Healthy ecosystems support society with an array of important goods and services.
They provide recreational opportunities, sequester carbon, purify our air and water, combat urban heat and increase property values. They supply us with resources and food from timber to fish. They provide habitat for the diversity of species on our planet, from pollinators like bees to the charismatic megafauna we all love, like elephants and pandas.
In addition, natural areas increase our resilience to natural disasters: mangroves buffer storm surge, vegetation stabilizes slopes and riparian wetlands store floodwaters. Unsurprisingly, given this vast array of benefits, the World Economic Forum estimates that $44 trillion of economic value worldwide is moderately or highly dependent on nature.
But all of these benefits are under threat globally. We are now in what scientists refer to as the sixth extinction; the loss of populations is so severe, some scientists refer to it as “biological annihilation.”
Here in the United States, we have ecosystems degraded by pollution, stressed by climate change, ravaged by invasive species and fragmented to the point of collapse. We urgently need to reverse these trends.
The United Nations has declared 2021 to 2030 as the Decade on Ecosystem Restoration. In line with the goals of this effort, the new administration should launch an Ecosystem Restoration Corps.
Such a corps, inspired by both Roosevelt’s Civilian Conservation Corps (CCC) and our current AmeriCorps programs, could provide meaningful employment during the COVID-19 downturn, offer training and education on environmental restoration and direct much needed assistance to restoring America’s ecosystems.
Areas across the United States would benefit. In Appalachia, corps members could help restore land damaged from decades of coal mining. In New England, they could help forests adapt to climate changes. In the West, corps members could thin forests to reduce the risk of catastrophic wildfires.
Across the nation, they could also be deployed to complete deferred maintenance needs in our national parks or scale up existing restoration programs, such as the U.S. Forest Service’s Collaborative Forest Landscape Restoration Program. Communities and states could request restoration corps teams to assist with their own priority projects.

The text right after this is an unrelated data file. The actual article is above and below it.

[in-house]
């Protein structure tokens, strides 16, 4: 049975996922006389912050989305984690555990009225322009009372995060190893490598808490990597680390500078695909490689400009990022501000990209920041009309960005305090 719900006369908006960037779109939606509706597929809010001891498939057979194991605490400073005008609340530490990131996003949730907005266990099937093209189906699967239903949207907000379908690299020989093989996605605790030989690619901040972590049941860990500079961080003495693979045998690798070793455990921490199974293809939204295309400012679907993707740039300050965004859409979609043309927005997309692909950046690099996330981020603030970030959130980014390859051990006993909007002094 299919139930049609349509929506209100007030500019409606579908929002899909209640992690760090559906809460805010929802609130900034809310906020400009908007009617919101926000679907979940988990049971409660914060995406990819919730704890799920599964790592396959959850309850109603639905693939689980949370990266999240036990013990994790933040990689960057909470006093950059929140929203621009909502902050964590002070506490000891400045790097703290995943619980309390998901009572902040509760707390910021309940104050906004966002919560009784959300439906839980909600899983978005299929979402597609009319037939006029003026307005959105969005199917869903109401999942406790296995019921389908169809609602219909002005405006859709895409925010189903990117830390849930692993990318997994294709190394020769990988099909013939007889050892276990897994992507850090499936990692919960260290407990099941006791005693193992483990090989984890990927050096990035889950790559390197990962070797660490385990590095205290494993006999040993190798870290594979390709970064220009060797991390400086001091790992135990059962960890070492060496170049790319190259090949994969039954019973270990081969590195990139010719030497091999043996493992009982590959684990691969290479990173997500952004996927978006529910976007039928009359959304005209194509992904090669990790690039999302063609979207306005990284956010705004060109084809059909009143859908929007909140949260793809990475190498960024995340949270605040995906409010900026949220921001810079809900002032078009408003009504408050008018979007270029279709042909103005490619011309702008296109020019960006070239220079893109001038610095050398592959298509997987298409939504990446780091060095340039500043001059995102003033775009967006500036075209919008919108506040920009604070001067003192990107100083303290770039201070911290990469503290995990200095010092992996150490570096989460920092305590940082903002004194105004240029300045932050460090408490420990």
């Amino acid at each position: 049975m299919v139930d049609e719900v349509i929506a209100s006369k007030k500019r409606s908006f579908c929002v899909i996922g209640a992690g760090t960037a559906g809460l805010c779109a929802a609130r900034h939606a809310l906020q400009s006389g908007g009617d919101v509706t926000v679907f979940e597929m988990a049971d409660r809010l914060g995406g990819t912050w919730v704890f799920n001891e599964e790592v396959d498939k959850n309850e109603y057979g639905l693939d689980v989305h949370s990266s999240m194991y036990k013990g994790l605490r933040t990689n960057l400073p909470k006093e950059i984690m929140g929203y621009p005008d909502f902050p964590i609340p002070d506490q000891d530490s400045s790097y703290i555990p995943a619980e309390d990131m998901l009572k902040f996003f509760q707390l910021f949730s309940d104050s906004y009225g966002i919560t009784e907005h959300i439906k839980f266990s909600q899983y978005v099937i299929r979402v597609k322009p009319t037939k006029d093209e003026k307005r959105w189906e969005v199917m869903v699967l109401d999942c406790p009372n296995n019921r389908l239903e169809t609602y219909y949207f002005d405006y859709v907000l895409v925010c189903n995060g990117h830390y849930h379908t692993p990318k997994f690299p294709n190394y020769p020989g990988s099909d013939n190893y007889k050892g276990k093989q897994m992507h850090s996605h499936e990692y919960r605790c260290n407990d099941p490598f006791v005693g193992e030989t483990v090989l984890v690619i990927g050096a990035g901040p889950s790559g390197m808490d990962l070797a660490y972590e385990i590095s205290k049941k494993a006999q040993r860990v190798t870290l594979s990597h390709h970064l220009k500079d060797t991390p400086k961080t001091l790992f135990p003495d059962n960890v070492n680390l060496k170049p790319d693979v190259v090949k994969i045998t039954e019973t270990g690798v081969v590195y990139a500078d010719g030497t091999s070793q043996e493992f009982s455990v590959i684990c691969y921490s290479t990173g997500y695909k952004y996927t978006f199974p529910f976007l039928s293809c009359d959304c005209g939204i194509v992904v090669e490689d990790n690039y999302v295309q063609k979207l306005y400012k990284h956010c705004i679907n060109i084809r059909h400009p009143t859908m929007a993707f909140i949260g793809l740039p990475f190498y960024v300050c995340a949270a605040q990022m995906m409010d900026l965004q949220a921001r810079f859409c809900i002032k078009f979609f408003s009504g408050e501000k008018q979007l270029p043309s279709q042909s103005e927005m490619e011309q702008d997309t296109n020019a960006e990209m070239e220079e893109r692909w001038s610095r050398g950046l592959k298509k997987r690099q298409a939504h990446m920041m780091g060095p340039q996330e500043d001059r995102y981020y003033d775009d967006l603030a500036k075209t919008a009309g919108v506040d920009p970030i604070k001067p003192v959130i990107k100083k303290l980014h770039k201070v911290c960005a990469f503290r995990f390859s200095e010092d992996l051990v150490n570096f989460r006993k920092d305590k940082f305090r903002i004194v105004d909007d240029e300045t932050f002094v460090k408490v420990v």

The current pandemic has led to surging use of our country’s natural areas — from national and state parks to city trails and corner parks. This coronavirus-related spike in use has occurred during a period of rising visitation numbers, but declining funding and falling staff numbers for our national parks.
So, while many more citizens recognize the value of these areas for recreation, socializing, exercise, camping, solace and emotional recharging, their increased use has led to the degradation and destruction of these assets. A Restoration Corps could repair them for the enjoyment of everyone, now and in the future.
As part of preparation for future jobs in the growing restoration economy, corps members could receive on-the-ground training and participate in ecological research.
Corps members, for example, could work with scientists to scale up coral restoration projects or help experiment with restoration approaches for kelp forests after decimation by sea urchins to improve fishing and habitat off the coast of California. New restoration approaches will be needed in many systems; corps members could participate actively in cutting-edge research and practice.
The best structure for a future Restoration Corps may be as a new program under AmeriCorps. Their existing programs link participants to valuable service work, which produces tangible benefits for AmeriCorps members themselves, society and the federal government.
Like the New Deal’s Civilian Conservation Corps, this would put people to work at a time of high unemployment, train them for future jobs and stimulate not just economic recovery, but ecological recovery.
The CCC, in its time, planted 3 billion trees, arrested erosion on over 20 million acres and improved recreational facilities in parks, as well as improved habitat and streams ecology. These are legacies that lasted generations. The Restoration Corps could leave a lasting legacy as well.
The ecological crisis we face today is vast and unprecedented. Let’s match our resolve and determination to the magnitude of the threat.
A Restoration Corps, enacted now, could be our first step; improving training for young Americans, putting money into the economy, and growing the number of green jobs, all while helping reverse the alarming trends in the degradation of America’s ecosystems in return for greater long-term resilience and prosperity for everyone.
This article by Carolyn Kousky—executive director of the Wharton Risk Center at the University of Pennsylvania—originally appeared in The Hill. Reprinted here by permission.